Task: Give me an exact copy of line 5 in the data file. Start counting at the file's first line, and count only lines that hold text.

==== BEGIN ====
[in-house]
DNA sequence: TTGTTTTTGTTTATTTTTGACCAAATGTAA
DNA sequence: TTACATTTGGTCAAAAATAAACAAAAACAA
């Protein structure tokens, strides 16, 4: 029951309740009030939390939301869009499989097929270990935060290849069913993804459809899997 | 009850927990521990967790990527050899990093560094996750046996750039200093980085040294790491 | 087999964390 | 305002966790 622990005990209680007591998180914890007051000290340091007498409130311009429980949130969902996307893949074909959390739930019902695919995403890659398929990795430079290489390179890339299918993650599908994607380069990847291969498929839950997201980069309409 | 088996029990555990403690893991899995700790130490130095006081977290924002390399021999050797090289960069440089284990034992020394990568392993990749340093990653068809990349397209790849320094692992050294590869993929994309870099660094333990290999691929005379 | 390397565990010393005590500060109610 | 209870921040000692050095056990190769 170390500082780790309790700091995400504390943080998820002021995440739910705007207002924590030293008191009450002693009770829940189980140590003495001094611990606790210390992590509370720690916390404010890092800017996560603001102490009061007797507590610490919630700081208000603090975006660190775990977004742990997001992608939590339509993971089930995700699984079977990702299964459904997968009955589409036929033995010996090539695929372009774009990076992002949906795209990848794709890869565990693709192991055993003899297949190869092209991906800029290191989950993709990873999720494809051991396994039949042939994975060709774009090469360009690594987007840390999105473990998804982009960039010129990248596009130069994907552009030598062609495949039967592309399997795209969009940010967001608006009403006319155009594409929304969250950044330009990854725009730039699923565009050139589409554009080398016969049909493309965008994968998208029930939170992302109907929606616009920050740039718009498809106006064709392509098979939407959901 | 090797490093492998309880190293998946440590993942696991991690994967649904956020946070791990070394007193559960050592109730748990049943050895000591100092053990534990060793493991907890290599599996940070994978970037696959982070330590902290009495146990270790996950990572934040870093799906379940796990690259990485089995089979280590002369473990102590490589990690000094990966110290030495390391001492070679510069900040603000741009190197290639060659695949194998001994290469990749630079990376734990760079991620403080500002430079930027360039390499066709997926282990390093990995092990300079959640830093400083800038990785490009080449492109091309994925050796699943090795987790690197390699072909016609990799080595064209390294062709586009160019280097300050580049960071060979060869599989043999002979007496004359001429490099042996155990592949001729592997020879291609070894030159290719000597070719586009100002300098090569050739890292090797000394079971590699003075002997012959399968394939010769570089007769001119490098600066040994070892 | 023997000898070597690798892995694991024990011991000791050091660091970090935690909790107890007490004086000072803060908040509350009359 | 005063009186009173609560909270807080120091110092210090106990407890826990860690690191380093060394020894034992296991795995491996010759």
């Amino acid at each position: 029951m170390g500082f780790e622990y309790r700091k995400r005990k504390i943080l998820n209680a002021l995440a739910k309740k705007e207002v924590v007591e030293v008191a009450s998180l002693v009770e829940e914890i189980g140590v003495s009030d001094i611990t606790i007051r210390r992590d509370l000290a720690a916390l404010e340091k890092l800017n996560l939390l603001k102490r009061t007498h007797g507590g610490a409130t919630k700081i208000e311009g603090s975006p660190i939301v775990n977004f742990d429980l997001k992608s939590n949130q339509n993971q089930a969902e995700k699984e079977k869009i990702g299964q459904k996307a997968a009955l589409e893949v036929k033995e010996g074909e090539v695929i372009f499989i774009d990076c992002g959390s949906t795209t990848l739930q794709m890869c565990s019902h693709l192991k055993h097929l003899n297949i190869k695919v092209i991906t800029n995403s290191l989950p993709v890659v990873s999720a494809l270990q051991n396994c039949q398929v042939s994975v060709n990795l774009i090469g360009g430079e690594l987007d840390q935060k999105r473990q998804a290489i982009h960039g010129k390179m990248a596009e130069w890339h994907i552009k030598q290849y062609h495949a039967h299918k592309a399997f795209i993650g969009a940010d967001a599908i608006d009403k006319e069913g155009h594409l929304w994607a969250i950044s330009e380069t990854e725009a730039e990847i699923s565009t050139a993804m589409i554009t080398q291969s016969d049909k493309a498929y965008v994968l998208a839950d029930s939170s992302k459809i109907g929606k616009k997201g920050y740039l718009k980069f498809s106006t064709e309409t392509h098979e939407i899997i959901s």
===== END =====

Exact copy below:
């Amino acid at each position: 029951m170390g500082f780790e622990y309790r700091k995400r005990k504390i943080l998820n209680a002021l995440a739910k309740k705007e207002v924590v007591e030293v008191a009450s998180l002693v009770e829940e914890i189980g140590v003495s009030d001094i611990t606790i007051r210390r992590d509370l000290a720690a916390l404010e340091k890092l800017n996560l939390l603001k102490r009061t007498h007797g507590g610490a409130t919630k700081i208000e311009g603090s975006p660190i939301v775990n977004f742990d429980l997001k992608s939590n949130q339509n993971q089930a969902e995700k699984e079977k869009i990702g299964q459904k996307a997968a009955l589409e893949v036929k033995e010996g074909e090539v695929i372009f499989i774009d990076c992002g959390s949906t795209t990848l739930q794709m890869c565990s019902h693709l192991k055993h097929l003899n297949i190869k695919v092209i991906t800029n995403s290191l989950p993709v890659v990873s999720a494809l270990q051991n396994c039949q398929v042939s994975v060709n990795l774009i090469g360009g430079e690594l987007d840390q935060k999105r473990q998804a290489i982009h960039g010129k390179m990248a596009e130069w890339h994907i552009k030598q290849y062609h495949a039967h299918k592309a399997f795209i993650g969009a940010d967001a599908i608006d009403k006319e069913g155009h594409l929304w994607a969250i950044s330009e380069t990854e725009a730039e990847i699923s565009t050139a993804m589409i554009t080398q291969s016969d049909k493309a498929y965008v994968l998208a839950d029930s939170s992302k459809i109907g929606k616009k997201g920050y740039l718009k980069f498809s106006t064709e309409t392509h098979e939407i899997i959901s």